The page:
There has been no dearth of good and pious people in this holy land of ours. Some of these great men, whose names come to our mind effortlessly, are Samartha Ramdas, Tulsidas, Thayumanavar, Pattinathar, Appayya Dikshitar, Appar, Tirugnanasambandar and Ramalingaswamigal. These saints and devotees of God devoted all their time to doing good deeds only. They have left behind a wealth of devotional and metaphysical literature which is a perennial source of inspiration to us.
These good personages were incessantly engaged only with goodness in thought, word, and deed. Nothing evil came anywhere near them. The only way to avoid evil is to engage our minds fully and always in good things, without giving thought to evil, even in a negative way. If a person takes a resolve not to think of, speak, or do evil, (which is thinking of evil in a negative way) he is likely to lapse into evil immediately and powerfully, as he will be reminded of evil, by the very fact of his resolve not to think of evil. An old sanyasin was once asked how he overcame the promptings of kaama (desire). His reply was that when kaama knocked at his mind’s door, it found his mind so busy that it withdrew of its own accord. A vacant mind provides opportunities for evil thought, temptation to gossip, etc., to enter it. When once an evil like kaama enters the mind, it will establish its sway there. But, if the mind is filled with good thoughts always and we are also consequently engaged actively in doing good deeds always, evil influences dare not come anywhere near us. The sure way of getting rid of dus-sangam (bad company) is sat sangam (good company).
Mere meditation and japa may not fully help us to avoid evil. By habit they may tend to become automatic, resulting in the consciousness being enticed away by evil. Therefore, one has also to engage himself continuously in good things. One way of keeping the body and mind engaged in the right way is to copy the stories about and the teachings of great saints and devotees. The more one engages one’s mind in good direction, the less will be the opportunity for evil to enter it. Singing of Sri Varadaraja of Kancheepuram, Sri Appayya Dikshitar said,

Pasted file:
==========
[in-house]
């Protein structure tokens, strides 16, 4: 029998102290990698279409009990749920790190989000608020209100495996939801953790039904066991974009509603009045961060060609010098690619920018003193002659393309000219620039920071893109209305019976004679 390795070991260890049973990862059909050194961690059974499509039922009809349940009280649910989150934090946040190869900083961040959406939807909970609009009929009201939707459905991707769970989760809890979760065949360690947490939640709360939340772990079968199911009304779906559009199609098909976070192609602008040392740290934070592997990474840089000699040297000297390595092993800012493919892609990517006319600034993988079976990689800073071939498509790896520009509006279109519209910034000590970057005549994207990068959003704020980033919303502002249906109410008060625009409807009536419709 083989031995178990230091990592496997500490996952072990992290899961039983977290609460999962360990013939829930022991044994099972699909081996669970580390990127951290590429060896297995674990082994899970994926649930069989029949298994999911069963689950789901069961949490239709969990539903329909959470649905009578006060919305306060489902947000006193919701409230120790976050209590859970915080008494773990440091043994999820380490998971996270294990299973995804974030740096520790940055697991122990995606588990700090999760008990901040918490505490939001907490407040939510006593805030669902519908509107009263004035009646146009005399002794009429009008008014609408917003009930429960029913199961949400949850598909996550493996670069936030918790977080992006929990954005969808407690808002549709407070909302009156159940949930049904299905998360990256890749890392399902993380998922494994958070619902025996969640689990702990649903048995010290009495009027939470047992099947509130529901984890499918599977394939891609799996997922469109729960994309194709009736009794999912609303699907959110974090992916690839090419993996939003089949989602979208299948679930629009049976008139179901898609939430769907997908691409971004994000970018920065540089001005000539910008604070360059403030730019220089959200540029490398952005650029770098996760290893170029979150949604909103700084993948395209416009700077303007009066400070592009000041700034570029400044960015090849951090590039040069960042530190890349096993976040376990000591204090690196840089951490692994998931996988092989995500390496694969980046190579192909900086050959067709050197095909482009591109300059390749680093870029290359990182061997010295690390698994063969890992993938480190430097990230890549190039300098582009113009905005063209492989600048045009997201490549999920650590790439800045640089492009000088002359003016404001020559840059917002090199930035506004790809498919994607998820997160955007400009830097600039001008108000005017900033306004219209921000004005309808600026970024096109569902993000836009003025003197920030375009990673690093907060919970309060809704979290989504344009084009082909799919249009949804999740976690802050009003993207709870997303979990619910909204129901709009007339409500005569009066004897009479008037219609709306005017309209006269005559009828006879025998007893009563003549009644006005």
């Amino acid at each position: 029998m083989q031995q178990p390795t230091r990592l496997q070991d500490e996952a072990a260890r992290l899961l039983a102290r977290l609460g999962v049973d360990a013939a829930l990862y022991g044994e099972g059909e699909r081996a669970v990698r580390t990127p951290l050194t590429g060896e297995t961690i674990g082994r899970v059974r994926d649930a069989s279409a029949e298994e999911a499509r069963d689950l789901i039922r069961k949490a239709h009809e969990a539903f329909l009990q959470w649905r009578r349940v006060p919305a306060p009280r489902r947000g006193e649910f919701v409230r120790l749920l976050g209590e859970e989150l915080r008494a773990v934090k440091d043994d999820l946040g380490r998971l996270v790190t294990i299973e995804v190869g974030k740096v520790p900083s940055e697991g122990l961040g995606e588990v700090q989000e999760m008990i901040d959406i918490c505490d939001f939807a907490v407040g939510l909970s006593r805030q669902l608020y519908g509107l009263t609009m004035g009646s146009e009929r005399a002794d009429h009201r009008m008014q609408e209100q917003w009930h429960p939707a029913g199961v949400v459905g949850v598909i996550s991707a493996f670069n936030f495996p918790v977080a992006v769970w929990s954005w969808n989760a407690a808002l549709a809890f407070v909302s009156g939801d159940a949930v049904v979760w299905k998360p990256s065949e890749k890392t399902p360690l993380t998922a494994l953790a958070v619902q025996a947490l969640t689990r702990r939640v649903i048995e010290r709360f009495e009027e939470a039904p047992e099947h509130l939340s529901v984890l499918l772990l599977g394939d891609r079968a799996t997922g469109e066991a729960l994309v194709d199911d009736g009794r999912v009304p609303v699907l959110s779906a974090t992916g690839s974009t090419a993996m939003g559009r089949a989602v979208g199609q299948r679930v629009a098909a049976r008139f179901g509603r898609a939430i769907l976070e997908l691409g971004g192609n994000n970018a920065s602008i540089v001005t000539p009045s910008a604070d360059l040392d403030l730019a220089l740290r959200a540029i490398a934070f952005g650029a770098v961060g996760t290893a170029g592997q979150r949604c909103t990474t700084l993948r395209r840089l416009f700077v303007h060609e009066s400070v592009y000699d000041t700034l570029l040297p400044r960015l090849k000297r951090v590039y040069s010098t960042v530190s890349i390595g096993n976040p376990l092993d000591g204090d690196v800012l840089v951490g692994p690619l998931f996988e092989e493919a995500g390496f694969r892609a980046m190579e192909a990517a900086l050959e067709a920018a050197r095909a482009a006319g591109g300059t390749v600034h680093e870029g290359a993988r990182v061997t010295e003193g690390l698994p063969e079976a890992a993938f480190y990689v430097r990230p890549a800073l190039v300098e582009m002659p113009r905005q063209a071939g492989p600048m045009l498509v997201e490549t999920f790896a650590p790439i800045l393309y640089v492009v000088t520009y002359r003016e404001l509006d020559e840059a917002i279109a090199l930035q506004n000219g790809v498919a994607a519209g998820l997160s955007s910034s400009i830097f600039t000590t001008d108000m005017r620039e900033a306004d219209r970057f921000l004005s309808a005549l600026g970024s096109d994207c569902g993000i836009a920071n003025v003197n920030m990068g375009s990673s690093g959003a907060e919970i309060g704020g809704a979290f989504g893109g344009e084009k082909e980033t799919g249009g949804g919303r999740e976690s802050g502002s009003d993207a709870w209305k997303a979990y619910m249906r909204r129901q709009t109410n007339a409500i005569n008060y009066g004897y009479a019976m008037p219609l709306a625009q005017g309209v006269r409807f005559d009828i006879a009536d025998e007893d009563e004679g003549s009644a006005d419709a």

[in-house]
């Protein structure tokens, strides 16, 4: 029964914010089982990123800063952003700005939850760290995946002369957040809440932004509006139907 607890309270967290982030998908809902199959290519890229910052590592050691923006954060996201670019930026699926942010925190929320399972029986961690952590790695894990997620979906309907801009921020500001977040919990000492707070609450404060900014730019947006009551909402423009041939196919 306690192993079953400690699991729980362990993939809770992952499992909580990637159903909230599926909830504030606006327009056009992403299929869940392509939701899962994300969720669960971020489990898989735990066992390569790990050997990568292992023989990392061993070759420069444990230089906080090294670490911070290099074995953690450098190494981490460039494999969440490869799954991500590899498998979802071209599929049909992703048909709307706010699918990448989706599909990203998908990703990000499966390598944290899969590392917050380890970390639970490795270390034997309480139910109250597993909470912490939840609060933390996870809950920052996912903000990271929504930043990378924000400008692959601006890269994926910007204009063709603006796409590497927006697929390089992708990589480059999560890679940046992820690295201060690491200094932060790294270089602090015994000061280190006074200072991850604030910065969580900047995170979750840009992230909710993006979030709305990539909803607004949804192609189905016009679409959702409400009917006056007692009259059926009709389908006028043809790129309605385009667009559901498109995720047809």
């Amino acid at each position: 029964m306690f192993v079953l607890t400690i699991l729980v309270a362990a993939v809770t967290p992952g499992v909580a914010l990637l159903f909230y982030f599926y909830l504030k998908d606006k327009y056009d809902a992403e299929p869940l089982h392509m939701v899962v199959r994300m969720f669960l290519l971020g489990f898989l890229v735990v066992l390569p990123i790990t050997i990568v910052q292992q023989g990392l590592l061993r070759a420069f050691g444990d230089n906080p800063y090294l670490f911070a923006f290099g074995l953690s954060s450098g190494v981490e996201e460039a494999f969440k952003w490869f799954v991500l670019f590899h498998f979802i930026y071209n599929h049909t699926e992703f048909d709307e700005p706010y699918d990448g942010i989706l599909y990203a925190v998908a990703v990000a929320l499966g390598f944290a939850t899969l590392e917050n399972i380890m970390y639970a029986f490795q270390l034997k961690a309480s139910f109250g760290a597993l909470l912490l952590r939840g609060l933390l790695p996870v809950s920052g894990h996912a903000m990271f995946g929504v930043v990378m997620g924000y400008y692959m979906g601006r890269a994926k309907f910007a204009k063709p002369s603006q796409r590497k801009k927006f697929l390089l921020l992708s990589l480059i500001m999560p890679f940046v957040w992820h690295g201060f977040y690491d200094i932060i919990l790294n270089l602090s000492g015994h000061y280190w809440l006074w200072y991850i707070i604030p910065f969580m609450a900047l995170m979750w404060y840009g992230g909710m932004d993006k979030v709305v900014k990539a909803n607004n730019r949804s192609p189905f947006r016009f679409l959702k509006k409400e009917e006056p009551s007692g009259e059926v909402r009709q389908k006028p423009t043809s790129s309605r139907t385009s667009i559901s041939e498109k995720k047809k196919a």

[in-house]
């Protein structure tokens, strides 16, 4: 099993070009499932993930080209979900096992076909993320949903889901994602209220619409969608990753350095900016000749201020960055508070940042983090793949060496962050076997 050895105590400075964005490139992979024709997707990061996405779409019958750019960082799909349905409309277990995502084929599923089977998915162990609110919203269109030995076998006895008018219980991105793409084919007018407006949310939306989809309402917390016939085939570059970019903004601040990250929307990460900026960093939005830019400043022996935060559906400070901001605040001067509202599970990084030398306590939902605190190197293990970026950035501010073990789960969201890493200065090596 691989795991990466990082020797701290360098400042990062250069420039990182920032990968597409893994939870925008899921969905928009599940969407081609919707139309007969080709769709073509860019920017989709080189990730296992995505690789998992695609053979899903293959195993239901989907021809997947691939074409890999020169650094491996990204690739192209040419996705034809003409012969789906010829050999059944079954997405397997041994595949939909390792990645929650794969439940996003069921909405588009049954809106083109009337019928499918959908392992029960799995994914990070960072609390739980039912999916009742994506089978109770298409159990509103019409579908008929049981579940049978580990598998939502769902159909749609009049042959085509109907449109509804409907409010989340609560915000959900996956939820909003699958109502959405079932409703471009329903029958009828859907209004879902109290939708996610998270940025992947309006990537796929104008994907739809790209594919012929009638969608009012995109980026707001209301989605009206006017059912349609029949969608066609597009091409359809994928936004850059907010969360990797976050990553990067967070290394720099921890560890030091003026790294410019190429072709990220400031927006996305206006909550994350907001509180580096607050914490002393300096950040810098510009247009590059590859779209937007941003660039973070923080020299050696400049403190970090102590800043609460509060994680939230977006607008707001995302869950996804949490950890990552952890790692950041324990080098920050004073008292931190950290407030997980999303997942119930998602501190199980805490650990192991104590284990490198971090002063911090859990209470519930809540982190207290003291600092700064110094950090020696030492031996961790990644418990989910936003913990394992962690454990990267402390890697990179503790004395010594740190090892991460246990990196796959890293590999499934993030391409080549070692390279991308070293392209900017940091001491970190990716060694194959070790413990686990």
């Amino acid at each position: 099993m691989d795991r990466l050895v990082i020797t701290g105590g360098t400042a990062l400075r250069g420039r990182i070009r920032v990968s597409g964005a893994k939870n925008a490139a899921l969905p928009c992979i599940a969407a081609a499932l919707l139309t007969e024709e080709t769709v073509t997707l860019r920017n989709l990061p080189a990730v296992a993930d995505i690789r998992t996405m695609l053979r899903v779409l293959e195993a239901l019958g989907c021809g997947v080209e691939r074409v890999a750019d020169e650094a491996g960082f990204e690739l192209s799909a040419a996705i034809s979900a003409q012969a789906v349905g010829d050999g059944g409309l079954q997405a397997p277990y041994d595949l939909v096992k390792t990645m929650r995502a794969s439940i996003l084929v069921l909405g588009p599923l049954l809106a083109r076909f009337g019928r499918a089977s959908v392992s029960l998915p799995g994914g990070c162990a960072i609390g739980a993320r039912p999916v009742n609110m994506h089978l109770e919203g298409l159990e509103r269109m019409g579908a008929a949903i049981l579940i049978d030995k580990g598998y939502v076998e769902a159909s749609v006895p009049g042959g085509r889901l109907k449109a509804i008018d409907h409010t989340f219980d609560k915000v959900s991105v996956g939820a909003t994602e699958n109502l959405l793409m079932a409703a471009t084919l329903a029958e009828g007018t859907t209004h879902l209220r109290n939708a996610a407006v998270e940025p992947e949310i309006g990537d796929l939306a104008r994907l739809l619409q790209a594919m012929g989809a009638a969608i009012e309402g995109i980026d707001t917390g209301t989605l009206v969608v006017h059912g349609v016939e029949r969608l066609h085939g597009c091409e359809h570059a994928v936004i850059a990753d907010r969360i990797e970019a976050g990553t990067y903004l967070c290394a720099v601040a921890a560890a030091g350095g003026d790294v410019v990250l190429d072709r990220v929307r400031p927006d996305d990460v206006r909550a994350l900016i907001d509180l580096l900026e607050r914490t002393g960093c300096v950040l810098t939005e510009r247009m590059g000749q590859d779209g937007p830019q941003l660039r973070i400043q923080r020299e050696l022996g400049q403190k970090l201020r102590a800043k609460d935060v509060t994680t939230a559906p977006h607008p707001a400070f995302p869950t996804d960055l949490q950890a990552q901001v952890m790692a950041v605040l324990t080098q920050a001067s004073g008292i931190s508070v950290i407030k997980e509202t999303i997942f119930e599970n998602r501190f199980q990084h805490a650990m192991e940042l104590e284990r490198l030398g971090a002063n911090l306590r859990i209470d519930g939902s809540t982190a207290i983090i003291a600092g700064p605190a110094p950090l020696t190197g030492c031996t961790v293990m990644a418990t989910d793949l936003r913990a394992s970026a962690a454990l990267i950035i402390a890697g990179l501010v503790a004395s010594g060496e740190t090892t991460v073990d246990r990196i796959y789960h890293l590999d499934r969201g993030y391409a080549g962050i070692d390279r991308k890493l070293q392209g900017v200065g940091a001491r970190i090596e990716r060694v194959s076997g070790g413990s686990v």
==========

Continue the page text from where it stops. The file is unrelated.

मन्ये सृजन्त्यभिनुतिम् कविपुङ्गवास्ते
तेभ्यॊ रमारमण मादृश एव धन्य: ।
त्वद्वर्णने धृतरसा कविताधिमान्ध्यात्
यत्त्त्वढङ्ग् चिरचिन्तन भाग्यमेति ॥
Manye srjantyabhinutim kavi-pungavaaste,
Tebhyo ramaaramana maadrisa evadhanyah;
Tvadvarnane dhrtarasaa kavitaadhimaandyaat,
Yattatvadang chirachintana bhaagyameti.
The meaning of this verse is: “There may be other poets, O! Lord, who can compose verses in Thy praise quickly. I am slow. But my good fortune is greater than theirs; for, while I struggle to put Thy praise in verse, my mind lingers longer on thy resplendent features.”
In the very process of doing good, evil automatically vanishes from one’s consciousness. That is the lesson the lives and examples of the great sages of our land teach us. Therefore, the way to keep ourselves free from evil is not by merely saying ‘evil must go’, but by always thinking of good, speaking about good deeds, and keeping the company of the good.
January 25, 1958